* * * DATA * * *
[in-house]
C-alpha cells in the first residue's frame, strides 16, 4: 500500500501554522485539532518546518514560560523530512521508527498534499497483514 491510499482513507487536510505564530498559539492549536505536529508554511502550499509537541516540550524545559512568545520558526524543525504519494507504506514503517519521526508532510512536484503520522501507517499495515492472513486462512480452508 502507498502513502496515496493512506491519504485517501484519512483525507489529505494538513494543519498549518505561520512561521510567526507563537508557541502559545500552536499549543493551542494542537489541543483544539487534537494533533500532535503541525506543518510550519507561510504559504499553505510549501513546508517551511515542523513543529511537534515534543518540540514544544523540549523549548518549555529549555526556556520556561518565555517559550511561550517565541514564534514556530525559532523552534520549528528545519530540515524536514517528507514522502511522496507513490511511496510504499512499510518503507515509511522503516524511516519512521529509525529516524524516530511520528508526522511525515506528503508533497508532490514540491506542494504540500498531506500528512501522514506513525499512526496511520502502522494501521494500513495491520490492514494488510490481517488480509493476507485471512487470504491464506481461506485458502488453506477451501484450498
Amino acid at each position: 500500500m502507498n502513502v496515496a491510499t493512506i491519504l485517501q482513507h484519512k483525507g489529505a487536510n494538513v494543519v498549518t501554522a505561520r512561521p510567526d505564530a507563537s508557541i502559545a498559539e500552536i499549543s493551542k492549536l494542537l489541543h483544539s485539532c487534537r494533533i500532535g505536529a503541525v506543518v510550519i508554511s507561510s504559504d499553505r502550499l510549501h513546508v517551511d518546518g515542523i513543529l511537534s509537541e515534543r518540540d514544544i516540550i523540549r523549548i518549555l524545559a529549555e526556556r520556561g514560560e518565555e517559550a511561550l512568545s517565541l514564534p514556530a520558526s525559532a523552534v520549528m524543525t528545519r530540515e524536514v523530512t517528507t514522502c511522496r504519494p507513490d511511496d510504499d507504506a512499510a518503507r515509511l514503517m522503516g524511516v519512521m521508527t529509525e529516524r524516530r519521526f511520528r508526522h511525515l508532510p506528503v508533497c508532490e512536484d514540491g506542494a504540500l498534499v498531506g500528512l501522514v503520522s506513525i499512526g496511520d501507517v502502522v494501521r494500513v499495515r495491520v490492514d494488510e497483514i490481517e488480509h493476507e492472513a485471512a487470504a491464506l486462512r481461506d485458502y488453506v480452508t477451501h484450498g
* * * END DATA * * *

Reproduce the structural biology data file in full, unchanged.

[in-house]
C-alpha cells in the first residue's frame, strides 16, 4: 500500500501554522485539532518546518514560560523530512521508527498534499497483514 491510499482513507487536510505564530498559539492549536505536529508554511502550499509537541516540550524545559512568545520558526524543525504519494507504506514503517519521526508532510512536484503520522501507517499495515492472513486462512480452508 502507498502513502496515496493512506491519504485517501484519512483525507489529505494538513494543519498549518505561520512561521510567526507563537508557541502559545500552536499549543493551542494542537489541543483544539487534537494533533500532535503541525506543518510550519507561510504559504499553505510549501513546508517551511515542523513543529511537534515534543518540540514544544523540549523549548518549555529549555526556556520556561518565555517559550511561550517565541514564534514556530525559532523552534520549528528545519530540515524536514517528507514522502511522496507513490511511496510504499512499510518503507515509511522503516524511516519512521529509525529516524524516530511520528508526522511525515506528503508533497508532490514540491506542494504540500498531506500528512501522514506513525499512526496511520502502522494501521494500513495491520490492514494488510490481517488480509493476507485471512487470504491464506481461506485458502488453506477451501484450498
Amino acid at each position: 500500500m502507498n502513502v496515496a491510499t493512506i491519504l485517501q482513507h484519512k483525507g489529505a487536510n494538513v494543519v498549518t501554522a505561520r512561521p510567526d505564530a507563537s508557541i502559545a498559539e500552536i499549543s493551542k492549536l494542537l489541543h483544539s485539532c487534537r494533533i500532535g505536529a503541525v506543518v510550519i508554511s507561510s504559504d499553505r502550499l510549501h513546508v517551511d518546518g515542523i513543529l511537534s509537541e515534543r518540540d514544544i516540550i523540549r523549548i518549555l524545559a529549555e526556556r520556561g514560560e518565555e517559550a511561550l512568545s517565541l514564534p514556530a520558526s525559532a523552534v520549528m524543525t528545519r530540515e524536514v523530512t517528507t514522502c511522496r504519494p507513490d511511496d510504499d507504506a512499510a518503507r515509511l514503517m522503516g524511516v519512521m521508527t529509525e529516524r524516530r519521526f511520528r508526522h511525515l508532510p506528503v508533497c508532490e512536484d514540491g506542494a504540500l498534499v498531506g500528512l501522514v503520522s506513525i499512526g496511520d501507517v502502522v494501521r494500513v499495515r495491520v490492514d494488510e497483514i490481517e488480509h493476507e492472513a485471512a487470504a491464506l486462512r481461506d485458502y488453506v480452508t477451501h484450498g